Social Protection, Poverty and the Post-2015 Agenda

46 Pages Posted: 20 Apr 2016

See all articles by Ariel Fiszbein

Ariel Fiszbein

World Bank - Human Development Network

Ravi Kanbur

Cornell University; Centre for Economic Policy Research (CEPR); IZA Institute of Labor Economics

Ruslan Yemtsov

World Bank - Social Proteciton and Jobs Global Practice

Date Written: May 1, 2013

Abstract

Social protection is absent from the Millennium Development Goals (MDGs), and only recently has gained some prominence in the post-2015 discourse. In the past quarter century, however, rising inequality has often accompanied economic growth. At the same time, the growing importance of risk and vulnerability on the wellbeing of the poor has been recognized. Further, there is now a consensus on adopting more ambitious goals on poverty reduction. Defining social protection as a collection of programs that address risk, vulnerability, inequality and poverty through a system of transfers in cash or in kind, this paper argues that social protection needs to be on the post-2015 agenda as a key element of the discourse. It provides an empirical overview of social protection around the world based on the World Bank's Atlas of Social Protection: Indicators of Resilience and Equity (ASPIRE) data set. Focusing on the goal of ending poverty, the paper estimates that social protection programs are currently preventing 150 million people from falling into poverty. Based on the data set, the paper develops, tentatively and for discussion, a set of candidate goals, indicators and targets for the acceleration of poverty reduction through social protection. The authors ask what it would take for social protection programs to contribute to halving the poverty gap in a country. They show that if all countries could achieve the actual poverty reduction efficiency already observed in the top quartile of countries, then 70 percent of the countries in the sample could achieve this goal. However, for 30 percent of the countries, even reaching the top quartile on efficiency will not be enough -- for these countries, the issue is one of budgetary adequacy.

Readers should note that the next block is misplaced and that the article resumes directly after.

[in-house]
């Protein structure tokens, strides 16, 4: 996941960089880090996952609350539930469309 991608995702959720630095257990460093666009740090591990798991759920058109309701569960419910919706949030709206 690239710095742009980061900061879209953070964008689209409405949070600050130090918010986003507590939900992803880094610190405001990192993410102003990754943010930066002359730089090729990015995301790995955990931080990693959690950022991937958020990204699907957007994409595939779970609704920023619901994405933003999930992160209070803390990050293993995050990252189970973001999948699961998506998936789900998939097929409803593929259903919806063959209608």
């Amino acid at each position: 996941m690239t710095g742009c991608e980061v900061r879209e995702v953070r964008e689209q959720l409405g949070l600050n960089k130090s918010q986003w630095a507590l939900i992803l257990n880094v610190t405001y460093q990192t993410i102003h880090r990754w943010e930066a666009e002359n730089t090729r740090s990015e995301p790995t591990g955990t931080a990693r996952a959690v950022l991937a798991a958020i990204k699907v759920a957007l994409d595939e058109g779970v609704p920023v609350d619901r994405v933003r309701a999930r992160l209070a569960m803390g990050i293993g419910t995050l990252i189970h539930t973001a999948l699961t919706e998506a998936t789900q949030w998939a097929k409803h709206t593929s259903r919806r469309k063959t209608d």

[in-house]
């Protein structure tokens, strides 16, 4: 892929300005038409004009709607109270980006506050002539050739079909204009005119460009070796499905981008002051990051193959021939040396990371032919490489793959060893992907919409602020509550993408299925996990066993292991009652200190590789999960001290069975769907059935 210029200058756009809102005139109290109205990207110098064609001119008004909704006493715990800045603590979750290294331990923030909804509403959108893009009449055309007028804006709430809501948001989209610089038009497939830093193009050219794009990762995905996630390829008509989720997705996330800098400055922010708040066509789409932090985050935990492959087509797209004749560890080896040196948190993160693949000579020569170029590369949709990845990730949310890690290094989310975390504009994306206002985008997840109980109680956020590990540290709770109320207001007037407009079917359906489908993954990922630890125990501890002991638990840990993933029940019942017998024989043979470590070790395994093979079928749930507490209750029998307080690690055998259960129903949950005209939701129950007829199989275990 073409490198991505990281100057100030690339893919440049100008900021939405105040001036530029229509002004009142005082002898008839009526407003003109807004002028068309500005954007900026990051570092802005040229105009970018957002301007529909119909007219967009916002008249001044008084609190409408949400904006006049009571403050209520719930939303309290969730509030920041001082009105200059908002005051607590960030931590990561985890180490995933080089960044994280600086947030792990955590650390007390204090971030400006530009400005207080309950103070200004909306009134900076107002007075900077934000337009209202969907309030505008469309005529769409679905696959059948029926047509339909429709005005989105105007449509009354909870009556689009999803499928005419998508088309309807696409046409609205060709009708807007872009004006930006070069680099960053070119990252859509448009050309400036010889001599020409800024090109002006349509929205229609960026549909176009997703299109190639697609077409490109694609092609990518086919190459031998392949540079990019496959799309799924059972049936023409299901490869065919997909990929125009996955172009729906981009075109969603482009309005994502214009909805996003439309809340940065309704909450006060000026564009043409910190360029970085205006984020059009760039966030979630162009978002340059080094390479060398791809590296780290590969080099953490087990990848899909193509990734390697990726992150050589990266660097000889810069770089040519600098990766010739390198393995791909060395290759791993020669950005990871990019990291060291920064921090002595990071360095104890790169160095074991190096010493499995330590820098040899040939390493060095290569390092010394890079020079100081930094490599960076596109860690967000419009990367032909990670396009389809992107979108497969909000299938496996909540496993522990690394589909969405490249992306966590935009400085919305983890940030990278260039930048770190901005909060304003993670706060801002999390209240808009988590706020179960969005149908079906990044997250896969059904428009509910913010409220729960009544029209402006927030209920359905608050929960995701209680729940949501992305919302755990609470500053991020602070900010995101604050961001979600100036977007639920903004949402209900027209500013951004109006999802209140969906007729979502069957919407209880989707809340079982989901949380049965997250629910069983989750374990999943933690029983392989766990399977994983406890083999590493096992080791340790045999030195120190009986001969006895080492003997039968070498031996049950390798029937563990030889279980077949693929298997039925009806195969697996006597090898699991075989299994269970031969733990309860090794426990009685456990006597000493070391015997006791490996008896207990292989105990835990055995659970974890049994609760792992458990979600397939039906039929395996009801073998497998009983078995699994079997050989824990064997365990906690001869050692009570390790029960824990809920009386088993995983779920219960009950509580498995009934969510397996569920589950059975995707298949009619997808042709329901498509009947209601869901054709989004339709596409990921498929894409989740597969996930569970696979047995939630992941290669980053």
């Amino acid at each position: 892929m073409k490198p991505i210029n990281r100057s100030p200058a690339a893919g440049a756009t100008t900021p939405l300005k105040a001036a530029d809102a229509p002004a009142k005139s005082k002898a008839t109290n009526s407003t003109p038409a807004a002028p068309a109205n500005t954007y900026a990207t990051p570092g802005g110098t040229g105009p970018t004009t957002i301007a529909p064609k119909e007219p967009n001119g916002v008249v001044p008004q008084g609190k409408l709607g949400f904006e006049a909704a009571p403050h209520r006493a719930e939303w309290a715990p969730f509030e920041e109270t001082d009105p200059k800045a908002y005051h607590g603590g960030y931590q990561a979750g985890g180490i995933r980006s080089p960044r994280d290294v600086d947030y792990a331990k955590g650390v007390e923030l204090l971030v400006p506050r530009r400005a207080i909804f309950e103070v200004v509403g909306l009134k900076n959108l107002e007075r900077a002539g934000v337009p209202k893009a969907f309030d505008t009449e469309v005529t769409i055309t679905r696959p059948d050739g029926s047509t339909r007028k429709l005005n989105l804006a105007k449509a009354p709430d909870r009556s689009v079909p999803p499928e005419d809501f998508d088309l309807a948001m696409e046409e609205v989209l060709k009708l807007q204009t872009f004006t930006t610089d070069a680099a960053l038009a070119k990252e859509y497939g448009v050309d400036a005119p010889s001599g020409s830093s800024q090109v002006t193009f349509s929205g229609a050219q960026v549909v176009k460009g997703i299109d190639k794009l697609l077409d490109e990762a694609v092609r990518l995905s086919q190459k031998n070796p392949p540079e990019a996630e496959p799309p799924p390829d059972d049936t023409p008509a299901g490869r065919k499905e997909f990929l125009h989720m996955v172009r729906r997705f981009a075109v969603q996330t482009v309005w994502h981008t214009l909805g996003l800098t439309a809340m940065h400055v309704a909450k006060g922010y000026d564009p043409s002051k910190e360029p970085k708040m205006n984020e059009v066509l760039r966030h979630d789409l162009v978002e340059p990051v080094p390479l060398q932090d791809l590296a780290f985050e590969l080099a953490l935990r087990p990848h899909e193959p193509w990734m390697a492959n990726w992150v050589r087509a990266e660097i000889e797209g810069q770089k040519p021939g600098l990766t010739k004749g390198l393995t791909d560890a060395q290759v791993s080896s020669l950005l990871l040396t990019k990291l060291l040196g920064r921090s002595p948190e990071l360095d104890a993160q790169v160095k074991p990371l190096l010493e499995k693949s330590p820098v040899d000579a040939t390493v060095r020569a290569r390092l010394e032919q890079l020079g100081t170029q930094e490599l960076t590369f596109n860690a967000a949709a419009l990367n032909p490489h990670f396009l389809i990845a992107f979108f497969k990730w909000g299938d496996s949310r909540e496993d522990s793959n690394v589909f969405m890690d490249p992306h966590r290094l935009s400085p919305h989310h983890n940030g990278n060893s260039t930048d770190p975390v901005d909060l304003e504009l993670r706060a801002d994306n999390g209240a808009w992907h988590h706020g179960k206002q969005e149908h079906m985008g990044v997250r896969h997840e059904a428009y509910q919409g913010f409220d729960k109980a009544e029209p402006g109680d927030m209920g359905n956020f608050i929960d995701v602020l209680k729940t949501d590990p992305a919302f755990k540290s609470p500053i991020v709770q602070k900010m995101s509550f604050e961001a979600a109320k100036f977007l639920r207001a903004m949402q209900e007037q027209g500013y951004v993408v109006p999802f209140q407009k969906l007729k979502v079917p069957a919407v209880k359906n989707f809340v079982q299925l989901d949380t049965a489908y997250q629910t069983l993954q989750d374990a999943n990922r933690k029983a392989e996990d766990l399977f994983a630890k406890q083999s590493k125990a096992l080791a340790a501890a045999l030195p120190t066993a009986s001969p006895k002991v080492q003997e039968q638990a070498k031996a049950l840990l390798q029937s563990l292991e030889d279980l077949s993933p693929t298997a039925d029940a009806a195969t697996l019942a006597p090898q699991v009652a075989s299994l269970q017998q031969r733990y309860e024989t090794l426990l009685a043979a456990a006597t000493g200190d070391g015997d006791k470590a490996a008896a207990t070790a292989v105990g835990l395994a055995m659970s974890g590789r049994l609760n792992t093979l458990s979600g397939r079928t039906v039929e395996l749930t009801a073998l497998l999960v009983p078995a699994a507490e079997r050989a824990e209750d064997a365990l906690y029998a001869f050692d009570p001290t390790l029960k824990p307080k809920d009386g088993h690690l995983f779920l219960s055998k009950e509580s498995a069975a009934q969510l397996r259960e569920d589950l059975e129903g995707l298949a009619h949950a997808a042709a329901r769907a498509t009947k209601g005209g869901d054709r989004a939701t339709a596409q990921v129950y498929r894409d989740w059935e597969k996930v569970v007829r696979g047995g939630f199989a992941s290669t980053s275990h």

Keywords: Safety Nets and Transfers, Regional Economic Development, Rural Poverty Reduction, Achieving Shared Growth, Services & Transfers to Poor

Suggested Citation

Fiszbein, Ariel and Kanbur, Ravi and Yemtsov, Ruslan, Social Protection, Poverty and the Post-2015 Agenda (May 1, 2013). World Bank Policy Research Working Paper No. 6469. Available at SSRN: https://ssrn.com/abstract=2272538

Ariel Fiszbein (Contact Author)

World Bank - Human Development Network ( email )

1818 H Street, NW
Washington, DC 20433
United States

Ravi Kanbur

Cornell University ( email )

301-J Warren Hall
Ithaca, NY 14853
United States
607-255-7966 (Phone)
607-255-9984 (Fax)

HOME PAGE: http://www.kanbur.dyson.cornell.edu

Centre for Economic Policy Research (CEPR)

London
United Kingdom

IZA Institute of Labor Economics

P.O. Box 7240
Bonn, D-53072
Germany

Ruslan Yemtsov

World Bank - Social Proteciton and Jobs Global Practice ( email )

1818 H Street
Washington, DC 20433
United States
202-458-7276 (Phone)
202-522-2755 (Fax)

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